[13] As quoted in Sanghani, R. article in The Telegraph (16 Mar, 2017). Why are so many of Britain's teen girls struggling with mental health problems?  [Online] Accessed at https://www.telegraph.co.uk/health-fitness/body/why-are-so-many-of-britains-teen-girls-struggling-with-mental-he/ (on the 25.04.2018)

[14] Girl Guiding. (2016). Girls' Attitudes Survey. [online] accessed at https://www.girlguiding.org.uk/social-action-advocacy-and-campaigns/research/girls-attitudes-survey/ (on the 01/10/17)

[15] UNICEF (2013). “Research Shows UK Children Caught in Materialistic Trap,” press release, (accessed January 29, 2014). Available at: http://www.unicef.org.uk/Media-centre/Press- releases/Research-shows-UK-children-caught-in-materialistic- trap/.

[16] Ibid.

Chaplin, L. N., Hill, R. P., & John, D. R. (2014). Poverty and Materialism: A Look at Impoverished Versus Affluent Children. Journal of Public Policy & Marketing, 33(1). https://doi.org/10.1509/jppm.13.050;

[17] Elliott, I. (2016) Poverty and Mental Health: A review to inform the Joseph Rowntree Foundation’s Anti-Poverty Strategy. London: Mental Health Foundation.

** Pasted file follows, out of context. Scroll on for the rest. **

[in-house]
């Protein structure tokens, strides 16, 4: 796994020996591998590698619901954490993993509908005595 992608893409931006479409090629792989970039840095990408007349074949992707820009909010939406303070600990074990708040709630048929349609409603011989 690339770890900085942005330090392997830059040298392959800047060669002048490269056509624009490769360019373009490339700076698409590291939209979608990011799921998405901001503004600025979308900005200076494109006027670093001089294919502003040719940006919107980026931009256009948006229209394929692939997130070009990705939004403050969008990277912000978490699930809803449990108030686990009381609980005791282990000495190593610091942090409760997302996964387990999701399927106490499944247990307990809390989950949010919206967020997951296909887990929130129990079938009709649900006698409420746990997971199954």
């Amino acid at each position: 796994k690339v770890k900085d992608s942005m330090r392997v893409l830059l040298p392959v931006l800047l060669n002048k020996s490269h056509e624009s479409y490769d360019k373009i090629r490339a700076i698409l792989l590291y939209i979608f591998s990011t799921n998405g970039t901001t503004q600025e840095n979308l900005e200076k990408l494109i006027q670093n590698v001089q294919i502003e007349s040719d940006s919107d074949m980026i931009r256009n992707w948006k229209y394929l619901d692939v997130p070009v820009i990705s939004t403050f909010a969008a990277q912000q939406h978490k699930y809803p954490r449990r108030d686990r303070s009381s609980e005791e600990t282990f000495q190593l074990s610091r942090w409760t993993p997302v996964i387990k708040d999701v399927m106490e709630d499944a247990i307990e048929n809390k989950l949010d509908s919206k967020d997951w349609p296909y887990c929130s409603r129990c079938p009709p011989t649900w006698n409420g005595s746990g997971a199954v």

[18] SOMO. (2016). Beauty and a Beast: Child Labour in India for Sparkling Cars and Cosmetics. [Online] Accessed  at https://www.somo.nl/wp-content/uploads/2016/05/Beauty-and-a-Beast.pdf on the 16.02.2017

[19] Jackson, T. (2005). Live better by consuming less? Is there a ‘double dividend’ in sustainable consumption? Industrial Ecology 9 (1–2): 19–36.

[20] UNEP. (2016). Global Material Flows and Resource Productivity. [Online] Accessed at: https://mahb.stanford.edu/wp-content/uploads/2016/08/16-00169_LW_GlobalMaterialFlowsUNEReport_FINAL_160701.pdf (on the 26.04.2018)

[21] Kahneman, D. & Deaton, A., (2010) High income improves evaluation of life but not emotional well-being. Proceedings of the National Academy of Sciences, 107(38): 16489–16493. doi/10.1073/pnas.1011492107.

[22] Kasser, Tim. (2014). The High Price of Materialism. Cambridge, Massachusetts: MIT Press.

[23] Phillips, L. (2015). Austerity Ecology & the Collapse-porn Addicts: A defence of growth, progress, industry and stuff. London: ZeroBooks